Mike Parker is oddly proud of being an Englishman but has gone native and even tried to learn Welsh. There is only one thing more comic than an Englishman trying to pronounce Welsh and that is an Englishman trying to pronounce French. They never change their habitual intonation or alter where they place the stress and they pronounce the words of each of these languages direct from the written form as if they were English. The English can't even manage place names, so they come out with Mah-sales and Ruddy Deaf-aid, Wipers and One-eyelid, Bower-gog-knee and Land-twit-maior (Marseilles, and Rhyd y Defaid, Ypres and Waunarlwydd, Bourgogne and Llanilltud fawr). They lack the forked tongues of the Welsh and are not cunning linguists like the French. Then they complain when the locals laugh at them. No sense of humour, those gelatophobic English.

Parker's combination of gay radicalism and adopted nationalism leads him into a tasteless, unworthy and irrelevant attack on the former Speaker of the House of Commons George Thomas, Methodist M.P. for Pontypridd (remember his Ordure! Ordure! on the radio) for allegedly being a closet queer. Outing the dead on questionable evidence is a bit off. Pretty women from South Wales have told me that in fact old George was a "glad eye" who looked at them over-appreciatively and my Aunty Edie from the Crwys would at the slightest provocation tell at length the tragic story of his broken engagement. That George Thomas was an old boy doesn't make him an old queen.

Parker's other mistake is that he seems to think that Wales, which he calls "A Truly Fairy Place" and "the fag end of creation" is less homophobic than England. He has even argued elsewhere that Saint David was gay. It isn't really like that, partly because of the Nonconformists' obsession with the Old Testament (look at Emyr Humphries' A Toy Epic with its "passing the love of women" spoiled ministerial) and partly because of the macho culture of industrial South Wales which is much like that of Chubby Brown's North-East of England.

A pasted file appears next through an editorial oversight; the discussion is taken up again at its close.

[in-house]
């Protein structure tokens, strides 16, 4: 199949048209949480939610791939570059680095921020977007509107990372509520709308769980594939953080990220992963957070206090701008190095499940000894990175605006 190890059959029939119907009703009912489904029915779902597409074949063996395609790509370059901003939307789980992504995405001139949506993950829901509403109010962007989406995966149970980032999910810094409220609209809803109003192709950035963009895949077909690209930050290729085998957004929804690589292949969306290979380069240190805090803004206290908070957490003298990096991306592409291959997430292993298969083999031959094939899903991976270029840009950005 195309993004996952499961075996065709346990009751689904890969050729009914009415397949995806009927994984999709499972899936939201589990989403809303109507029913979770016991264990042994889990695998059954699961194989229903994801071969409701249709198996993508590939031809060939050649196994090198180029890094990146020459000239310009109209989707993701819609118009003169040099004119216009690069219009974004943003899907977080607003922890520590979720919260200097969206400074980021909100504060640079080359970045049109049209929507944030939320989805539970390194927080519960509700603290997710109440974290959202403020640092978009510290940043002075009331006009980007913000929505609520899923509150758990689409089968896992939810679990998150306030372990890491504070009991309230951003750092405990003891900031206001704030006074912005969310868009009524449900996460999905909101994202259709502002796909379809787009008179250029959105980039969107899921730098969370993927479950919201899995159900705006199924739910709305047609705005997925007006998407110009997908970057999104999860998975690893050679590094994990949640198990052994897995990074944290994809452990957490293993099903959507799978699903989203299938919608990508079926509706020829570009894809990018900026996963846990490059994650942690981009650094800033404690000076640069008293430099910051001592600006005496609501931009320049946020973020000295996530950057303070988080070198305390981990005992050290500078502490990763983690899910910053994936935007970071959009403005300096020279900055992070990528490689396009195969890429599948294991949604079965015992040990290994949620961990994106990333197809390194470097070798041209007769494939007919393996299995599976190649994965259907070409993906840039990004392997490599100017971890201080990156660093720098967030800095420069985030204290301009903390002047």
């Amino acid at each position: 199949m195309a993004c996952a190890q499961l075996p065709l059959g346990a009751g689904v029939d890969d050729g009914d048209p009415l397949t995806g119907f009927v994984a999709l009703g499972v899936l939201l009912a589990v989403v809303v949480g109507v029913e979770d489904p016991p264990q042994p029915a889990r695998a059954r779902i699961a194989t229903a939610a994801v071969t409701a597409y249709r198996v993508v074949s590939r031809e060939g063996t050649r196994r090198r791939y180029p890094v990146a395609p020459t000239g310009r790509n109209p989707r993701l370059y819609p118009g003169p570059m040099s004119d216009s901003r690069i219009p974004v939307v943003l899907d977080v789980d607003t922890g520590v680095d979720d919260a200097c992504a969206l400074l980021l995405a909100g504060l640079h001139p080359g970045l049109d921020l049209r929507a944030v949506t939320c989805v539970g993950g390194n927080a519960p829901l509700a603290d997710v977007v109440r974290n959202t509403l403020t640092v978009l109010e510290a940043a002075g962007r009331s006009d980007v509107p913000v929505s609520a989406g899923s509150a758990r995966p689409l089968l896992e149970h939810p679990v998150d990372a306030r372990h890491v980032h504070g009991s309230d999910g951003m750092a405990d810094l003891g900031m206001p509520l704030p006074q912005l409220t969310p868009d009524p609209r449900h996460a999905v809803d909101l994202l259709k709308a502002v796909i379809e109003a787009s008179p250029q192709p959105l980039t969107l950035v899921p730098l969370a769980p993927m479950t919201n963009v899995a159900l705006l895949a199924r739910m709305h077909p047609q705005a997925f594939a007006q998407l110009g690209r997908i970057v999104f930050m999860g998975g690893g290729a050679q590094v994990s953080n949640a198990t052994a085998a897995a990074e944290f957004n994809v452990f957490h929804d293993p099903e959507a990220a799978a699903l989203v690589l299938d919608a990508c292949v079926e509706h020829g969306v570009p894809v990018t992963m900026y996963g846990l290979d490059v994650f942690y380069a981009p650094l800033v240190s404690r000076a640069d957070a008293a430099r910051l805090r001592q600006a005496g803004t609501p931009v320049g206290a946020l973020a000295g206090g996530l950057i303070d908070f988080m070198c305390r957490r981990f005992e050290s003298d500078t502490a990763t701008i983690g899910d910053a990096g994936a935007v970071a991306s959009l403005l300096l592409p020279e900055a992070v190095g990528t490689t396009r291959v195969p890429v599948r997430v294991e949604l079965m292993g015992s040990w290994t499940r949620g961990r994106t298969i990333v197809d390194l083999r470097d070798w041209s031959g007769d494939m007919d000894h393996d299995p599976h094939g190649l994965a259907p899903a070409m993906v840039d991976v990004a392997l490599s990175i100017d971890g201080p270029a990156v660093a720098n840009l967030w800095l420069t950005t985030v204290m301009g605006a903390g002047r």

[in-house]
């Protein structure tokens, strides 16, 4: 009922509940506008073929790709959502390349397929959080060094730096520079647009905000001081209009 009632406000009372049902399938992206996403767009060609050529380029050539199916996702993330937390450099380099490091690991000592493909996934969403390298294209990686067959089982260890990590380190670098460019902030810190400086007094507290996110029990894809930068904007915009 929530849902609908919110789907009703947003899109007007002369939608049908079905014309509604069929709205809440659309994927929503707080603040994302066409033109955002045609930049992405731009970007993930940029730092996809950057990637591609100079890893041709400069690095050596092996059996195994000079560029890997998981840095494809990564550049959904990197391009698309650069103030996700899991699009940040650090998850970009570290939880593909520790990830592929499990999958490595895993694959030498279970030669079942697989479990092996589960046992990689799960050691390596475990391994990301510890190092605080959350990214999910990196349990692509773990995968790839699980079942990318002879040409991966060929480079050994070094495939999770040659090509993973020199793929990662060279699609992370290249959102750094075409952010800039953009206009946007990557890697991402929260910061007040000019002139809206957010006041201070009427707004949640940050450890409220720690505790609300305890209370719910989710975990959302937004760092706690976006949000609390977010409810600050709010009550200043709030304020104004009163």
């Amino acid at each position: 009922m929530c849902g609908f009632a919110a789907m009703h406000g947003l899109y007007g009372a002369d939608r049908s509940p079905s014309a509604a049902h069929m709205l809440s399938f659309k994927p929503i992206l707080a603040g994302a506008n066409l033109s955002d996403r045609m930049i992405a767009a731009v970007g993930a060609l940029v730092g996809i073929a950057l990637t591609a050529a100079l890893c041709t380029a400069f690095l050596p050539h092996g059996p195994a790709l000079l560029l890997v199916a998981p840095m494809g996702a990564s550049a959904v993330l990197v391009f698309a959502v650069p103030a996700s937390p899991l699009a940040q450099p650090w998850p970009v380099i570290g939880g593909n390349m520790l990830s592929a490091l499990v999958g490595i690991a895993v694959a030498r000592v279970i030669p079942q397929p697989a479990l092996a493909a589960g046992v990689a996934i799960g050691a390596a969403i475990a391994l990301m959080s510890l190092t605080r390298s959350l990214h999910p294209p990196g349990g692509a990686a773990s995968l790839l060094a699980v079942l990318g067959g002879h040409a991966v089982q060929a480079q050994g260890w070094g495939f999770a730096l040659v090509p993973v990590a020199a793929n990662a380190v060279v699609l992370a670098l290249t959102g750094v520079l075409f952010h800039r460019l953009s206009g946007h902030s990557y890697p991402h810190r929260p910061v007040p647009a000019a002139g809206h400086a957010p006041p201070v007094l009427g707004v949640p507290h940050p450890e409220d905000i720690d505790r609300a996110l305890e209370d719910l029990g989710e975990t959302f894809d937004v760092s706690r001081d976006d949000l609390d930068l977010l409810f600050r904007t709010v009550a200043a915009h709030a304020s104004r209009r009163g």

Mike Parker should read Alun Richards collection The Former Miss Marthyr Tydfil and Other Stories for a bit more insight into the boys who sing together in the showers and the prejudices that make this safe and possible. It was in Merthyr Tydfil that Hywel X who had been my contemporary at secondary school was convicted of:

committing an act of gross indecency in a motor car with a slaughterer's mate.
The occupation of his choice of partner, as reported in the South Wales Evening Post, caused no end of hilarity among the lads in our "ugly, lovely town", who still remembered him as a rigorist ritualist.

But from the day of his "being in the papers" his mother, a widow, and his siblings never again left their house by the front door but crept up the bumpy, unmade, scarred lane at the back. They no longer went to the local shops but took the bus into town even for the smallest of purchases. They were socially dead and had to hide their shame. Oh Waldo, Waldo! "What will the neighbours say?" Wales doesn't swing; it hangs people out to dry.

But, presumably encouraged by his genuine affection for his partner Peredur, Mike Parker has become a kind of convert and has conferred all manner of virtues on us that we do not possess. I hope he will not feel offended if I say that he has just a little, just a mere smidgen, in common with Richard Brunstrom, the Chief Constable of North Wales, who thinks ecstasy is as harmless as aspirin, broke into his own office like a burglar to test security, showed photographs of a decapitated motor cyclist at a press briefing, and is rumoured to have called motorists who criticise him Ffascist.